When you’re comfortable on the bike, you’ll ride with more power and confidence, but the top benefit of a quality bike fit is avoiding injury.
You turn you legs over around 10,000 times every time you ride two hours, so cycling can be a recipe for repetitive strain injuries. All three contact points (pedals, saddle and handlebars) can be adjusted to find YOUR ideal fit and avoid the most common cycling injuries.
Knees, lower back, feet/ankles wrists, shoulders and hips are the most common areas for injury. Pre-existing problems, such as poor flexibility, previous injuries, leg length imbalance, collapsed arches, can be accommodated through your bike fit if they are correctly diagnosed and understood.
Andy Pruitt wrote the definitive book on bike fit, “Complete Medical Guide to Cyclists”, and here are his top three rules.
- Make the bike fit the body, don’t make the body fit the bike: While improvements can be made in flexibility over time, it’s vital to make the bike fit you and not the other way around. Importantly, it’s not just the bike, the angle of your cleats and the arch support provided by your shoe affect the tracking of your knee, and the top injury among cyclists is patellar tendinitis, the inflammation of the tendon structure supporting the knee cap.
- Dynamic bike fit is better than static bike fit: When you are pedaling, your are constantly moving on the bike. As you pedal the angle of your foot changes throughout your pedal stroke. Can you replicate the exact angle at the bottom of your pedal stroke when you static on the bike? Angle measurements taken while your sitting motionless can vary dramatically with those taken while you’re pedaling.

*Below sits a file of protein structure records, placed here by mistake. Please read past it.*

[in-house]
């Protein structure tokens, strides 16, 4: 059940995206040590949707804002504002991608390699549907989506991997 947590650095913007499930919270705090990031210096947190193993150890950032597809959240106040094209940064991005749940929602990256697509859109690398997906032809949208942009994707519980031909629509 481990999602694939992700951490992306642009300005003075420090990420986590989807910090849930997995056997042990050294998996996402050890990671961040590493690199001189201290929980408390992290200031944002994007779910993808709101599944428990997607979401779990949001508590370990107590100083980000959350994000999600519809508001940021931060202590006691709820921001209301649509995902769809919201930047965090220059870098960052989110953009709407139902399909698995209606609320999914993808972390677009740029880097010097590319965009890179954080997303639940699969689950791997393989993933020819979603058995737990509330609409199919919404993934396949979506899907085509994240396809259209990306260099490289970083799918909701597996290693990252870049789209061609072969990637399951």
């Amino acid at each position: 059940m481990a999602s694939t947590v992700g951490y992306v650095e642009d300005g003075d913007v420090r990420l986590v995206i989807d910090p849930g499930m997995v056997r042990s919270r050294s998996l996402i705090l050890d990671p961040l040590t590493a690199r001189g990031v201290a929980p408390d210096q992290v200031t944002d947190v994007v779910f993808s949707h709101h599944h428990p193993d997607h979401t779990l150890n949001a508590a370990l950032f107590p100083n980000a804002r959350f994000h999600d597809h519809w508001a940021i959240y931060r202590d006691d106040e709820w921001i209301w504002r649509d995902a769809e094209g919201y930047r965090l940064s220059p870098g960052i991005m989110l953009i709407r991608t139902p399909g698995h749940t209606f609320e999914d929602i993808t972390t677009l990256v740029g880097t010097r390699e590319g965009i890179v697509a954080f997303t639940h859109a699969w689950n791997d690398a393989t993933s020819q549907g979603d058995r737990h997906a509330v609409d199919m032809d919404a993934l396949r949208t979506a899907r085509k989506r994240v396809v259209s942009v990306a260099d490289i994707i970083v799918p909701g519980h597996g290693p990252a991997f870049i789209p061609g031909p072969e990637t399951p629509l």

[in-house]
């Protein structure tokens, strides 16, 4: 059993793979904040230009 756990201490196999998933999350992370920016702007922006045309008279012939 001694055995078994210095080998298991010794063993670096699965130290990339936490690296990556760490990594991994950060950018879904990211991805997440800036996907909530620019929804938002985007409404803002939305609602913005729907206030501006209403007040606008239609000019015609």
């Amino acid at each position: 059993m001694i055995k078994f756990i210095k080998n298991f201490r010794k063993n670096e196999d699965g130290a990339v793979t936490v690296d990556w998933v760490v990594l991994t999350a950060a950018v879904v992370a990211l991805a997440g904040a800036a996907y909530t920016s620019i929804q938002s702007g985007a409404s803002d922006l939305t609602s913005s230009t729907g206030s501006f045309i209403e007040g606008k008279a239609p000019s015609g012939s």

- Remember the fit window. What works for a svelte 25 year old professional cyclist with a physio and masseuse may not work for you. Systems that fit you to a prescribed set of angles do not take into account critical variables, such as previous injuries, flexibility and the natural orientation of your feet (straight ahead, toe in or toe out). As a result, their recommendations are not sufficiently customised for you.
We can also you find the ideal balance between aerodynamics and comfort. Michael Hutchinson, author of Faster and winner of over 50 national titles explains, “Most of the drag comes from the rider, not the bike, and just because were fashioned by evolution for every purpose other than aerodynamics, doesn’t mean you don’t have to make the best of it”
There is little point putting you into your most aerodynamic position, however, if you are unable to breathe properly and lose 20% of your power and endurance. By adjusting your position and simultaneously measuring your power output and heart rate, we can objectively determine a balance point.
If aerodynamics are particularly important to reach your goals, we can experiment with more aggressive positions and give you body a chance to adapt to a new position over a period of weeks before measuring your power output again.